From the ancient Egyptians to the Ohlone living here in the Bay Area, many cultures experience winter as a powerful time of ritual, reflection, and renewal. The season officially begins Thursday, December 21st – with a solstice! The term translates to “sun stands still,” as the sun appears to pause in its incremental journey across the sky.
All smiles for Solstice on the Shoreline!
Our dedicated volunteer group was all smiles for Solstice on the Shoreline!
Save The Bay decided to mark this changing of the seasons by planting seedlings with some of our most dedicated volunteers and donors. Through their labor and their generosity, this diverse community had already given richly to support our programs. But on last Saturday’s Solstice on the Shoreline event, they dug right into soil to help out even more. Former board members joined avid gardeners and corporate partners to put on gloves, pick up trowels, and protect our Bay.

 

Along the way, Donna Ball and Kenneth Rangel of our Restoration team explained how our staff cleans seeds and sanitizes soil using somewhat simple tools. They made clear these tasks can be both intricate and time-consuming without advanced technology. However, as we build the support necessary to cover this equipment, Save The Bay staffers remain plenty resourceful in their push to create habitat. 
 
Meanwhile, high winds and incredibly hard ground never phased our passionate participants last weekend. Our restoration staff used an auger – a drill bit that can create holes in the ground – to start each of our planting spots. Then, our lively group got to work (sometimes wielding pickaxes!). In the end, we carved a warm bed to lay the young seedlings.
 
Building community to share Save The Bay’s story is a key part of my role as Events & Outreach Manager. I’m thrilled that the events I design and host can genuinely boost the health of San Francisco Bay. Witnessing that “A-ha” moment on a volunteer’s face as they begin to understand their own role in protecting our Bay is incredibly rewarding. After all, my own positive experiences as a student and educator are a major source of inspiration as I work to connect – and expand – Save The Bay’s community.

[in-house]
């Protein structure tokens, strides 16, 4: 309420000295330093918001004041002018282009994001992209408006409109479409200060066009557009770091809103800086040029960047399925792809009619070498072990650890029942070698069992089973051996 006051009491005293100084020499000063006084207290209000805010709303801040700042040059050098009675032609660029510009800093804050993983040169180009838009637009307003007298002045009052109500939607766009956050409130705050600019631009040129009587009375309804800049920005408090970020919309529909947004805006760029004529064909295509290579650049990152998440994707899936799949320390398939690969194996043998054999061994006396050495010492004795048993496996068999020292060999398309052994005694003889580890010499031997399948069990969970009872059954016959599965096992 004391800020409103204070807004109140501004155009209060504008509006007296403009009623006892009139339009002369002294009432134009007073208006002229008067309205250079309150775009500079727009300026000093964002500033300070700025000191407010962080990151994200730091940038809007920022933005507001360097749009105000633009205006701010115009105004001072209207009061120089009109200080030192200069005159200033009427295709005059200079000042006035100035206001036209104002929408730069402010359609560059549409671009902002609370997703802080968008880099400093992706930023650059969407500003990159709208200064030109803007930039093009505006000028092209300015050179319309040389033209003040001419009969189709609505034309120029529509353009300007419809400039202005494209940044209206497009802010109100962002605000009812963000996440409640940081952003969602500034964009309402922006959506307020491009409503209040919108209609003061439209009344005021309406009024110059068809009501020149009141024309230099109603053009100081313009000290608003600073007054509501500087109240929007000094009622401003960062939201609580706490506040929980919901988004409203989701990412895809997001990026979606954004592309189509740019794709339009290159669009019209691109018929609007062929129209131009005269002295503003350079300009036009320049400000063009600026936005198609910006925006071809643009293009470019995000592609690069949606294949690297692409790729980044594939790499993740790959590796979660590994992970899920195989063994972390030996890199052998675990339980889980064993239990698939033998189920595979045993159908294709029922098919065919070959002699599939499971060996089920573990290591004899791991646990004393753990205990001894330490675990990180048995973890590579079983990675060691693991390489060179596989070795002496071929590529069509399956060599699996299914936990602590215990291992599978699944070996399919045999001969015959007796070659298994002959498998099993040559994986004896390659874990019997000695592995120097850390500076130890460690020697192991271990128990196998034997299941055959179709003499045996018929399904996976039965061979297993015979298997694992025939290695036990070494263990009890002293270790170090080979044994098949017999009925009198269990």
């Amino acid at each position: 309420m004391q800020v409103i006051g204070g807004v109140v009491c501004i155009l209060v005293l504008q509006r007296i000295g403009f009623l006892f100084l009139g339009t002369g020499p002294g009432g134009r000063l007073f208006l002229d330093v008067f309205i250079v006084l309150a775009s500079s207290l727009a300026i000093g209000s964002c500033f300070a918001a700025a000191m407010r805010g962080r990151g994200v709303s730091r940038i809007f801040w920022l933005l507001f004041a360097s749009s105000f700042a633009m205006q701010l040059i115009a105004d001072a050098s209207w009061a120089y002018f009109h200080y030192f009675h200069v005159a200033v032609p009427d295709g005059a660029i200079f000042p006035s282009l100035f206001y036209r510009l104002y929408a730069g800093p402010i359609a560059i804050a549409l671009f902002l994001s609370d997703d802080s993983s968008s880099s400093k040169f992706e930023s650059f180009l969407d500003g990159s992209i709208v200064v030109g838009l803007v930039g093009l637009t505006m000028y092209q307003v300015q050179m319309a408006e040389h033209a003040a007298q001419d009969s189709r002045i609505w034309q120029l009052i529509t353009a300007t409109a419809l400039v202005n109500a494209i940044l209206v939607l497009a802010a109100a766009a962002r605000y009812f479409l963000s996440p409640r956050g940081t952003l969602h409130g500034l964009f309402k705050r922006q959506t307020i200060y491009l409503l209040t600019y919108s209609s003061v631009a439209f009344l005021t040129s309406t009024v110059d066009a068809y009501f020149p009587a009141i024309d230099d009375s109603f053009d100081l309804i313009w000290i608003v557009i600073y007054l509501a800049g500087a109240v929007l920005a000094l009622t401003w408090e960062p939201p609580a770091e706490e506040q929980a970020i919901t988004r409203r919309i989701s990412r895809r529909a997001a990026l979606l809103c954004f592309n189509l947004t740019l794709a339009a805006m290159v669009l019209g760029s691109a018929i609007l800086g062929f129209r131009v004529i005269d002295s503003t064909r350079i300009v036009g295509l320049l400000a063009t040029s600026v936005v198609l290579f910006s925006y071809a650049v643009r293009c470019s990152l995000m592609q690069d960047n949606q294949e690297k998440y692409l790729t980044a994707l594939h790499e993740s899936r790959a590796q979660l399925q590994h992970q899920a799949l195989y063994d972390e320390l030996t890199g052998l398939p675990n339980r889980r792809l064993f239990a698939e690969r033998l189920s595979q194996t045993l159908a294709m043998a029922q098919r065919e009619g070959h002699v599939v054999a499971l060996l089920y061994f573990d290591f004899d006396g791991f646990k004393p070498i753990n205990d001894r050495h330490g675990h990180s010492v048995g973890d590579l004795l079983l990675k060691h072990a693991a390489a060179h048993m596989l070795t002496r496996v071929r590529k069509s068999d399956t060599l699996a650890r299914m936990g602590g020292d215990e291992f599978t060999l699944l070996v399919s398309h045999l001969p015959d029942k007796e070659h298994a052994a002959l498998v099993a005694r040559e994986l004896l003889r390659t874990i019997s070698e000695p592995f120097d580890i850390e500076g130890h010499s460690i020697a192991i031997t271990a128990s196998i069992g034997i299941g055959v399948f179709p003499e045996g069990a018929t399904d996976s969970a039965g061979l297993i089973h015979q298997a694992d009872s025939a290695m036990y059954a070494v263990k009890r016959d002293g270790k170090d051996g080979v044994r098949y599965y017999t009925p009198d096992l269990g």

Save The Bay is a resource for learning, scientific exploration, rejuvenation, and above all, making memories.  With the hustle and bustle of the holidays, I encourage you to take a moment to breathe in the Bay air, take a calming walk along its shores and rejuvenate your soul.  We are ready to start building a year’s worth of amazing events and gatherings for 2018. I look forward to seeing you at Blue, our Bay Brunch Cruise on Earth Day (April 22, 2018), and Bay Day, our region-wide celebration for San Francisco Bay, on October 6, 2018.

 

You and your family can also join one of our public programs for free throughout the year. Save The Bay relies on thousands of volunteers annually to make progress on our many wetland restoration projects. Check our calendar often as spaces fill quickly. We can also create dedicated private restoration events for your group or company. Contact Jack Wolfink at jwolflink@savesfbay.org to learn more.

 


Seth goes fishing off the coast of Marin County

“I’ve always had a love of nature, but my work at Save The Bay introduced me to the wonder of wetlands, which were off my radar before.”

A native of Marin County, Seth Chanin grew up just a block away from San Francisco Bay. As a kid, this former Save The Bay staffer spent weekends roaming the beach, kayaking the Bay, and biking rugged hillsides.  As an adult? Nothing’s changed for Seth. “Water really is a place of reflection, of solace for me.”

It’s why Seth spent his college years studying Environmental Science and Economics, the ideal combo for a self-described “business hippie.” Yet, Seth says it was his former role as Save The Bay’s Habitat Restoration Program Manager that inspired him to “always look at the landscape through ecologist’s glasses – understanding that we have increasing human populations, increasing demands on the land, and new challenges posed by climate change.”

Now, as Autodesk’s Employee Impact Engagement Manager, he seeks volunteer opportunities for his colleagues that are bound to spark a “high-impact experience.” Seth hopes these volunteer events “will open their eyes to important work being done in their communities, so they come back and do skill-based and pro bono volunteering with organizations like Save The Bay.”